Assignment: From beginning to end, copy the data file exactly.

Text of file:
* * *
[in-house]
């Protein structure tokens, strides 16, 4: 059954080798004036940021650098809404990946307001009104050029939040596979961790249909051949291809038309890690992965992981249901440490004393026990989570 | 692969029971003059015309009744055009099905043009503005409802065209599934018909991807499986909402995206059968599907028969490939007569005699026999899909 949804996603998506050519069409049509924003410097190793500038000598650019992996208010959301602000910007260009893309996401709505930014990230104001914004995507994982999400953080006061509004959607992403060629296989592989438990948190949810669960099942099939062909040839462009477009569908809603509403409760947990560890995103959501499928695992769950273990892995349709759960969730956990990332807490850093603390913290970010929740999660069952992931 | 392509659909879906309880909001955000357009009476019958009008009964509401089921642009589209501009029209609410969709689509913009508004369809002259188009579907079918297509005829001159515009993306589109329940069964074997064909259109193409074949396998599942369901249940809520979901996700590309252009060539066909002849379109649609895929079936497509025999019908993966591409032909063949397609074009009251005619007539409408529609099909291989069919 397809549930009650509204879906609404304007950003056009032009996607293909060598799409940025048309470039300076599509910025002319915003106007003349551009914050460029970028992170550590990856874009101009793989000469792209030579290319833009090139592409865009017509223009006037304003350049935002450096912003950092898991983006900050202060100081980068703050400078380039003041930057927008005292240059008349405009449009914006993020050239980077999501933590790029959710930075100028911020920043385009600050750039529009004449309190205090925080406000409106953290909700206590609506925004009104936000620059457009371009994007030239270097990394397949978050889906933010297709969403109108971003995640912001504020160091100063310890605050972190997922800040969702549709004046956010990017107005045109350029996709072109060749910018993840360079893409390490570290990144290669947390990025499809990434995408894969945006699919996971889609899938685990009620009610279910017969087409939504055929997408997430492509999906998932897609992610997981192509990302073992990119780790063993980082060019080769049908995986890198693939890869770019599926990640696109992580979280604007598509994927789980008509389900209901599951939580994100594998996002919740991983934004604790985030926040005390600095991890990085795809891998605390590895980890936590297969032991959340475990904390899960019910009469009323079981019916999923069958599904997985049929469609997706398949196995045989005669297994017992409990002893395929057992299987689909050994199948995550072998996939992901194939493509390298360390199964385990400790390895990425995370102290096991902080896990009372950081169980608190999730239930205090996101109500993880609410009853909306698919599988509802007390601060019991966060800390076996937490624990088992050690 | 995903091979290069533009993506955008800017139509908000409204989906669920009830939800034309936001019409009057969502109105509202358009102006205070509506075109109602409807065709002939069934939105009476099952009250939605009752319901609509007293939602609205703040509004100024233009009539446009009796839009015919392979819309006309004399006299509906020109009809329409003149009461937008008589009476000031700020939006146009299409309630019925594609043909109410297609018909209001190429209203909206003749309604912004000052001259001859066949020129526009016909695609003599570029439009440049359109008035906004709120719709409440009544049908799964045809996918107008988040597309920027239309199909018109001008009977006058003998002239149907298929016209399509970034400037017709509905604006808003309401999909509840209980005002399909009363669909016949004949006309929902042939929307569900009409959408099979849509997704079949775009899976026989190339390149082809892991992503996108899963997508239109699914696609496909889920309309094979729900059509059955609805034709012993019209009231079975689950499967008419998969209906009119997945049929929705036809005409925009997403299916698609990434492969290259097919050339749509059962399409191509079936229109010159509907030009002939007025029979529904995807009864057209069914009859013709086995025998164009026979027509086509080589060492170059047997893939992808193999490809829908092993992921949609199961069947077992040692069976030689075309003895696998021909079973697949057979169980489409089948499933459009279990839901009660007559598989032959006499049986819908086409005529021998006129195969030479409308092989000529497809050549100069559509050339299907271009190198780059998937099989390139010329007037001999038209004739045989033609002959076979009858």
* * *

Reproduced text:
[in-house]
């Protein structure tokens, strides 16, 4: 059954080798004036940021650098809404990946307001009104050029939040596979961790249909051949291809038309890690992965992981249901440490004393026990989570 | 692969029971003059015309009744055009099905043009503005409802065209599934018909991807499986909402995206059968599907028969490939007569005699026999899909 949804996603998506050519069409049509924003410097190793500038000598650019992996208010959301602000910007260009893309996401709505930014990230104001914004995507994982999400953080006061509004959607992403060629296989592989438990948190949810669960099942099939062909040839462009477009569908809603509403409760947990560890995103959501499928695992769950273990892995349709759960969730956990990332807490850093603390913290970010929740999660069952992931 | 392509659909879906309880909001955000357009009476019958009008009964509401089921642009589209501009029209609410969709689509913009508004369809002259188009579907079918297509005829001159515009993306589109329940069964074997064909259109193409074949396998599942369901249940809520979901996700590309252009060539066909002849379109649609895929079936497509025999019908993966591409032909063949397609074009009251005619007539409408529609099909291989069919 397809549930009650509204879906609404304007950003056009032009996607293909060598799409940025048309470039300076599509910025002319915003106007003349551009914050460029970028992170550590990856874009101009793989000469792209030579290319833009090139592409865009017509223009006037304003350049935002450096912003950092898991983006900050202060100081980068703050400078380039003041930057927008005292240059008349405009449009914006993020050239980077999501933590790029959710930075100028911020920043385009600050750039529009004449309190205090925080406000409106953290909700206590609506925004009104936000620059457009371009994007030239270097990394397949978050889906933010297709969403109108971003995640912001504020160091100063310890605050972190997922800040969702549709004046956010990017107005045109350029996709072109060749910018993840360079893409390490570290990144290669947390990025499809990434995408894969945006699919996971889609899938685990009620009610279910017969087409939504055929997408997430492509999906998932897609992610997981192509990302073992990119780790063993980082060019080769049908995986890198693939890869770019599926990640696109992580979280604007598509994927789980008509389900209901599951939580994100594998996002919740991983934004604790985030926040005390600095991890990085795809891998605390590895980890936590297969032991959340475990904390899960019910009469009323079981019916999923069958599904997985049929469609997706398949196995045989005669297994017992409990002893395929057992299987689909050994199948995550072998996939992901194939493509390298360390199964385990400790390895990425995370102290096991902080896990009372950081169980608190999730239930205090996101109500993880609410009853909306698919599988509802007390601060019991966060800390076996937490624990088992050690 | 995903091979290069533009993506955008800017139509908000409204989906669920009830939800034309936001019409009057969502109105509202358009102006205070509506075109109602409807065709002939069934939105009476099952009250939605009752319901609509007293939602609205703040509004100024233009009539446009009796839009015919392979819309006309004399006299509906020109009809329409003149009461937008008589009476000031700020939006146009299409309630019925594609043909109410297609018909209001190429209203909206003749309604912004000052001259001859066949020129526009016909695609003599570029439009440049359109008035906004709120719709409440009544049908799964045809996918107008988040597309920027239309199909018109001008009977006058003998002239149907298929016209399509970034400037017709509905604006808003309401999909509840209980005002399909009363669909016949004949006309929902042939929307569900009409959408099979849509997704079949775009899976026989190339390149082809892991992503996108899963997508239109699914696609496909889920309309094979729900059509059955609805034709012993019209009231079975689950499967008419998969209906009119997945049929929705036809005409925009997403299916698609990434492969290259097919050339749509059962399409191509079936229109010159509907030009002939007025029979529904995807009864057209069914009859013709086995025998164009026979027509086509080589060492170059047997893939992808193999490809829908092993992921949609199961069947077992040692069976030689075309003895696998021909079973697949057979169980489409089948499933459009279990839901009660007559598989032959006499049986819908086409005529021998006129195969030479409308092989000529497809050549100069559509050339299907271009190198780059998937099989390139010329007037001999038209004739045989033609002959076979009858």